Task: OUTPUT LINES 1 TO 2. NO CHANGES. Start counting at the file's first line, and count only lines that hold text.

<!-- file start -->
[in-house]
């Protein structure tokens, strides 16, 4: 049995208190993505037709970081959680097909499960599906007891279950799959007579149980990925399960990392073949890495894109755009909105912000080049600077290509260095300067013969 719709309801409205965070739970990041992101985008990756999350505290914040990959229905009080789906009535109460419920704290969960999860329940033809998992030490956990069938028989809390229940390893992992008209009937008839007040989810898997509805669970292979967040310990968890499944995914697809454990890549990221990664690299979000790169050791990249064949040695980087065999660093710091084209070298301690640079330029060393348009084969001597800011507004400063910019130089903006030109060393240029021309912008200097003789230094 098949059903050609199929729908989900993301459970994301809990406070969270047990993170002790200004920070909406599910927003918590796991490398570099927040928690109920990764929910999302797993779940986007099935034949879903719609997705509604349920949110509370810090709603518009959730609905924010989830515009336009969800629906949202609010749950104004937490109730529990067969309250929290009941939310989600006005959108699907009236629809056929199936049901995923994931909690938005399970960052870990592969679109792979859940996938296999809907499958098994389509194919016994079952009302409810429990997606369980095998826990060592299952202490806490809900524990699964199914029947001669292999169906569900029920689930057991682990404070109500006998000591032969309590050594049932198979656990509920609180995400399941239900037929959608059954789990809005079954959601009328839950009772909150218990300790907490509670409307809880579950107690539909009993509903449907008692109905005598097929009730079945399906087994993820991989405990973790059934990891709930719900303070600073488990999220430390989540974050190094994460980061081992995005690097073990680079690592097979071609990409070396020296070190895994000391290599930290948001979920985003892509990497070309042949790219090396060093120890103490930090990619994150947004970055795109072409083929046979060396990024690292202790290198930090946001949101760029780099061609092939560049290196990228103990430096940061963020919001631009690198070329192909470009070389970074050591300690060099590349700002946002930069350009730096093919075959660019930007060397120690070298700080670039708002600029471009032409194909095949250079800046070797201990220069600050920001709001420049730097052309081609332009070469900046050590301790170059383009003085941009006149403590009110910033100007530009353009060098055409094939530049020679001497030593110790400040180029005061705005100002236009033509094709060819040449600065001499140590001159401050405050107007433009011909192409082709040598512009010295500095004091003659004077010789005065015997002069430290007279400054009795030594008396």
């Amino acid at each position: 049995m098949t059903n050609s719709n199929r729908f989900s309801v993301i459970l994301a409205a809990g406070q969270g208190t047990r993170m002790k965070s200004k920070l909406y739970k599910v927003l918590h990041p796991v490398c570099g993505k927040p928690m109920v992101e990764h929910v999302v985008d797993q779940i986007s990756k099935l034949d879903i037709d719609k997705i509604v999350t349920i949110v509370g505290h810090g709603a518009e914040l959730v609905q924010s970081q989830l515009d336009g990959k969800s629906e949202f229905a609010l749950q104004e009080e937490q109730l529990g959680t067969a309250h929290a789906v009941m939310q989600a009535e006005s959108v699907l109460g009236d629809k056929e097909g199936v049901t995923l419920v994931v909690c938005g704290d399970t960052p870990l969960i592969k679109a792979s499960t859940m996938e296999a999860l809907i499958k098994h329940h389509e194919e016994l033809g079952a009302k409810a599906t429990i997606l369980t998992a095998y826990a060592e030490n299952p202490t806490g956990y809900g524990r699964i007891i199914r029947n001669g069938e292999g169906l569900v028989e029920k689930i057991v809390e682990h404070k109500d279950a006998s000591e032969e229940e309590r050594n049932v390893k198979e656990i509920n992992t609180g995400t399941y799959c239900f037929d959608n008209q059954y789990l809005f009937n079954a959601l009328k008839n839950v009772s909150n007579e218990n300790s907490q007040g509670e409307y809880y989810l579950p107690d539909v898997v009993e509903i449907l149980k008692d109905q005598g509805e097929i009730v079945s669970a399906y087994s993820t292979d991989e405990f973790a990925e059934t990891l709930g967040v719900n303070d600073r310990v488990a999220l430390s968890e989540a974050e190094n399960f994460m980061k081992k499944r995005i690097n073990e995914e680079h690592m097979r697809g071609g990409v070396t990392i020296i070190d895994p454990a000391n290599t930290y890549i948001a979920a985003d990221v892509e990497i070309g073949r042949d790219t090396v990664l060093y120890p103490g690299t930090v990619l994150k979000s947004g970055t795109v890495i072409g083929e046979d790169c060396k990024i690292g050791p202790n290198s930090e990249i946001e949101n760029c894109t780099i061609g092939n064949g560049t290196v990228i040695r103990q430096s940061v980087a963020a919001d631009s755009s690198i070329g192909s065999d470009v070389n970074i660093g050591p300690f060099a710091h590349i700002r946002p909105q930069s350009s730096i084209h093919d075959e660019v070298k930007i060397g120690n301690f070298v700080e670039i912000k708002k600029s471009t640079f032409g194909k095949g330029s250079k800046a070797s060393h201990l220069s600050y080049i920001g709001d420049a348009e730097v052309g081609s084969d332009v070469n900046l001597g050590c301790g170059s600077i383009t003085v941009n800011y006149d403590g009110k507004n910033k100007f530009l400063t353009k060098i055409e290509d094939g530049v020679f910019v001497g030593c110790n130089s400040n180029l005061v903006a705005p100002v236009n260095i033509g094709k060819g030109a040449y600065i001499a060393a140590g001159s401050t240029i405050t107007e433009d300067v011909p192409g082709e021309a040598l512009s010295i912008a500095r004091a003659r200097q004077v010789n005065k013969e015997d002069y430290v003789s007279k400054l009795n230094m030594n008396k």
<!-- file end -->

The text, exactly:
[in-house]
């Protein structure tokens, strides 16, 4: 049995208190993505037709970081959680097909499960599906007891279950799959007579149980990925399960990392073949890495894109755009909105912000080049600077290509260095300067013969 719709309801409205965070739970990041992101985008990756999350505290914040990959229905009080789906009535109460419920704290969960999860329940033809998992030490956990069938028989809390229940390893992992008209009937008839007040989810898997509805669970292979967040310990968890499944995914697809454990890549990221990664690299979000790169050791990249064949040695980087065999660093710091084209070298301690640079330029060393348009084969001597800011507004400063910019130089903006030109060393240029021309912008200097003789230094 098949059903050609199929729908989900993301459970994301809990406070969270047990993170002790200004920070909406599910927003918590796991490398570099927040928690109920990764929910999302797993779940986007099935034949879903719609997705509604349920949110509370810090709603518009959730609905924010989830515009336009969800629906949202609010749950104004937490109730529990067969309250929290009941939310989600006005959108699907009236629809056929199936049901995923994931909690938005399970960052870990592969679109792979859940996938296999809907499958098994389509194919016994079952009302409810429990997606369980095998826990060592299952202490806490809900524990699964199914029947001669292999169906569900029920689930057991682990404070109500006998000591032969309590050594049932198979656990509920609180995400399941239900037929959608059954789990809005079954959601009328839950009772909150218990300790907490509670409307809880579950107690539909009993509903449907008692109905005598097929009730079945399906087994993820991989405990973790059934990891709930719900303070600073488990999220430390989540974050190094994460980061081992995005690097073990680079690592097979071609990409070396020296070190895994000391290599930290948001979920985003892509990497070309042949790219090396060093120890103490930090990619994150947004970055795109072409083929046979060396990024690292202790290198930090946001949101760029780099061609092939560049290196990228103990430096940061963020919001631009690198070329192909470009070389970074050591300690060099590349700002946002930069350009730096093919075959660019930007060397120690070298700080670039708002600029471009032409194909095949250079800046070797201990220069600050920001709001420049730097052309081609332009070469900046050590301790170059383009003085941009006149403590009110910033100007530009353009060098055409094939530049020679001497030593110790400040180029005061705005100002236009033509094709060819040449600065001499140590001159401050405050107007433009011909192409082709040598512009010295500095004091003659004077010789005065015997002069430290007279400054009795030594008396």